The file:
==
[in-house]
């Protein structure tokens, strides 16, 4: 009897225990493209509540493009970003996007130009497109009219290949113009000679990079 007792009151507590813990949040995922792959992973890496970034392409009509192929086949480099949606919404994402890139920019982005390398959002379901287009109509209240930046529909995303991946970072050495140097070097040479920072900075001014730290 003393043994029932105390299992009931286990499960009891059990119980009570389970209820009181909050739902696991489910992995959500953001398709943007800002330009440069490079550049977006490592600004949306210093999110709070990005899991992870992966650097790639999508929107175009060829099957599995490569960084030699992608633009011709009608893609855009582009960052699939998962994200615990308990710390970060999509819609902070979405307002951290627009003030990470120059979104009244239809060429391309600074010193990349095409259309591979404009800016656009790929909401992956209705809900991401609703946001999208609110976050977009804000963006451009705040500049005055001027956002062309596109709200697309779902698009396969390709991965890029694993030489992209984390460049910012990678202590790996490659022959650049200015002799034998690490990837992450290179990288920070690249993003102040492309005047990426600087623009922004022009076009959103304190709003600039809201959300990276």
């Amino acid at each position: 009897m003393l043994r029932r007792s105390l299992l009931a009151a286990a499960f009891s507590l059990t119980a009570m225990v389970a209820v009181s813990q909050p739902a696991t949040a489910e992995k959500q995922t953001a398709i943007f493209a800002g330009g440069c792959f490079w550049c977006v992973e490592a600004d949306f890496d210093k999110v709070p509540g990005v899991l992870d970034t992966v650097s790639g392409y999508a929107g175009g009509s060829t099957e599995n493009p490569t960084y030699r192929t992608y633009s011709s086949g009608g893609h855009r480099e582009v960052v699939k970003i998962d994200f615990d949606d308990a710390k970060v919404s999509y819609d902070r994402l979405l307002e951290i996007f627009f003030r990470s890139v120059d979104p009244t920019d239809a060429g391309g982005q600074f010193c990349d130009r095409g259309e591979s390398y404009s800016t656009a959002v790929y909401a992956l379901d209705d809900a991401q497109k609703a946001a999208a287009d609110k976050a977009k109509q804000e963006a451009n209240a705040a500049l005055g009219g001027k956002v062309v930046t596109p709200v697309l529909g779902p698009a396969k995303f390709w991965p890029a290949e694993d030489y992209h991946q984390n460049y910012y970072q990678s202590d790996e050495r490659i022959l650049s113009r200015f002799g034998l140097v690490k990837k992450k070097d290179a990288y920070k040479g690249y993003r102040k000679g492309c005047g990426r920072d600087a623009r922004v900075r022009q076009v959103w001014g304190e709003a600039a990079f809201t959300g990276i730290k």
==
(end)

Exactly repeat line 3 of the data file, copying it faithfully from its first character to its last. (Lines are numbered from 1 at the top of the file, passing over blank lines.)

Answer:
């Amino acid at each position: 009897m003393l043994r029932r007792s105390l299992l009931a009151a286990a499960f009891s507590l059990t119980a009570m225990v389970a209820v009181s813990q909050p739902a696991t949040a489910e992995k959500q995922t953001a398709i943007f493209a800002g330009g440069c792959f490079w550049c977006v992973e490592a600004d949306f890496d210093k999110v709070p509540g990005v899991l992870d970034t992966v650097s790639g392409y999508a929107g175009g009509s060829t099957e599995n493009p490569t960084y030699r192929t992608y633009s011709s086949g009608g893609h855009r480099e582009v960052v699939k970003i998962d994200f615990d949606d308990a710390k970060v919404s999509y819609d902070r994402l979405l307002e951290i996007f627009f003030r990470s890139v120059d979104p009244t920019d239809a060429g391309g982005q600074f010193c990349d130009r095409g259309e591979s390398y404009s800016t656009a959002v790929y909401a992956l379901d209705d809900a991401q497109k609703a946001a999208a287009d609110k976050a977009k109509q804000e963006a451009n209240a705040a500049l005055g009219g001027k956002v062309v930046t596109p709200v697309l529909g779902p698009a396969k995303f390709w991965p890029a290949e694993d030489y992209h991946q984390n460049y910012y970072q990678s202590d790996e050495r490659i022959l650049s113009r200015f002799g034998l140097v690490k990837k992450k070097d290179a990288y920070k040479g690249y993003r102040k000679g492309c005047g990426r920072d600087a623009r922004v900075r022009q076009v959103w001014g304190e709003a600039a990079f809201t959300g990276i730290k």